Template:Infobox Film Second Chorus (1940) is a Hollywood musical comedy film starring Fred Astaire, Burgess Meredith, Paulette Goddard, Artie Shaw, and Charles Butterworth, with music by Artie Shaw, Bernie Hanighen, Hal Borne and lyrics by Johnny Mercer. The film was directed by H. C. Potter and produced independently for Paramount Pictures by Boris Morros.
In a 1968 interview, Astaire described this effort as "The worst film I ever made". From a dance perspective, however, it greatly surpasses either Dancing Lady (1933) or Finian's Rainbow (1968) and benefits from the musical presence of a leading swing band in its prime -- Artie Shaw and his orchestra. Astaire admitted that he was attracted to the film by the opportunity to "dance-conduct this real swingin' outfit". From a musical standpoint, the film contains a fine partnered dance, an important Astaire tap solo, an Academy Award nominated song and a classic extended piece by Artie Shaw and his orchestra.
In an interview shortly before his death, Shaw admitted this film put him off acting. Astaire and Shaw shared a striking series of personality traits in common: an obsessive perfectionism and seemingly endless appetite for retakes, profound musicality and love of jazz, personal modesty and charm, and in a late interview Shaw expressed his opinion of Astaire: "Astaire really sweat - he toiled. He was a humorless Teutonic man, the opposite of his debonair image in top hat and tails. I liked him because he was an entertainer and an artist. There's a distinction between them. An artist is concerned only with what is acceptable to himself, where an entertainer strives to please the public. Astaire did both. Louis Armstrong was another one."(Wikiquote:Fred Astaire)
Danny O'Neill (Fred Astaire) and Hank Taylor (Burgess Meredith) are rival trumpeters with the Perennials, a college band, and both men are still attending college by failing their exams seven years in a row. In the midst of a performance, Danny spies Ellen Miller (Paulette Goddard) who ends up being made band manager. Both men compete for her affections while trying to get the other one fired. Artie Shaw, playing himself, comes to hear the band and poaches Ellen to become his secretary and manager. She tries to get Danny and Hank an audition for Shaw's band but they again undermine one another. Ellen befriends J. Lester Chisholm (Charles Butterworth) who agrees to finance a Shaw concert, and Danny convinces Chisholm to persuade Shaw to include one of Danny's tunes in the concert. Hank and Chisholm end up missing the concert by giving each other champagne and sleeping pills. Danny successfully dance-conducts his own composition and secures Ellen's affections.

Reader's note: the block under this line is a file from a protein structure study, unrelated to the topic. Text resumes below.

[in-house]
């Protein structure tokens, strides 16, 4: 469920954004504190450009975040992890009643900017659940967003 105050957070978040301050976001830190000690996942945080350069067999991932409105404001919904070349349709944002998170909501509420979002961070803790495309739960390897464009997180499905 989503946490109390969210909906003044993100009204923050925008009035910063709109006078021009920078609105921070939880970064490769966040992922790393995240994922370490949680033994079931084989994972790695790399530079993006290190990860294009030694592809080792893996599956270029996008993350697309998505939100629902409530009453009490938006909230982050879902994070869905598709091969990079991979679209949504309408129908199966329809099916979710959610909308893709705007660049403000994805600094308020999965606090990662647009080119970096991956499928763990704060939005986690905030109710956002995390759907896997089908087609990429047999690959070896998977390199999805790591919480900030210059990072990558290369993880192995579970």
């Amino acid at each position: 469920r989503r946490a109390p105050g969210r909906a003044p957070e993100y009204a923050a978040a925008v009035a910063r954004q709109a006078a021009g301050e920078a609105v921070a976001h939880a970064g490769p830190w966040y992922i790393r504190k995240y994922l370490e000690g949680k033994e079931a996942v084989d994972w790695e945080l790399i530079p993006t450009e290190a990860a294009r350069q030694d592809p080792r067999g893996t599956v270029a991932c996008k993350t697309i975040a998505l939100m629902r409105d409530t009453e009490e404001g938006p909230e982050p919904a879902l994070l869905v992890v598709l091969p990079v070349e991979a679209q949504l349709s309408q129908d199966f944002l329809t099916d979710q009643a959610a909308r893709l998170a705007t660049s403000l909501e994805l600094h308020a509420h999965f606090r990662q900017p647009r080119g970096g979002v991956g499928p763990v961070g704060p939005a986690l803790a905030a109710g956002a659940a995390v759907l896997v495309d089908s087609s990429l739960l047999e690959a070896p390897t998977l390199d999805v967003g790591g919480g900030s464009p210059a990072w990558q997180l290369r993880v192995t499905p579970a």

Key songs/dance routines: Edit
Hermes Pan collaborated with Astaire on the choreography. In a minor lapse, Astaire's impersonation of trumpet playing is often unconvincing. There is a folk-parody theme throughout - with Mercer satirising the slang associated with jazz dance, Russian folk songs, and folk songs of his native American South.
- "Sugar": Astaire is shown leading a college band in a jazz standard by Marceo Pinkard. For sheer lack of conviction, Astaire's trumpet playing (dubbed here by Bobby Hackett) vies with that of Meredith's (dubbed by Shaw's bandsman Billy Butterfield).
- "Everything's Jumping": Brief number for Artie Shaw and his band.
- "I Ain't Hep To That Step But I'll Dig It": This comic song and dance duet for Astaire and Goddard was, according to Goddard - whose dance ability and experience was limited - done "just once, one Saturday morning,..., I'm glad it was all right for I couldn't have done it again". It was the last of Astaire's duets to be filmed entirely in one take. The dance incorporates a new step, the "Dig It" which involved snapping both feet together and then hopping while keeping them together. The rest of the dance involves original use of partnered teetering, scooting and dodging steps with some jitterbugging thrown in. In his first film appearance, Hermes Pan can be seen as the clarinetist in the band (standing furthest back).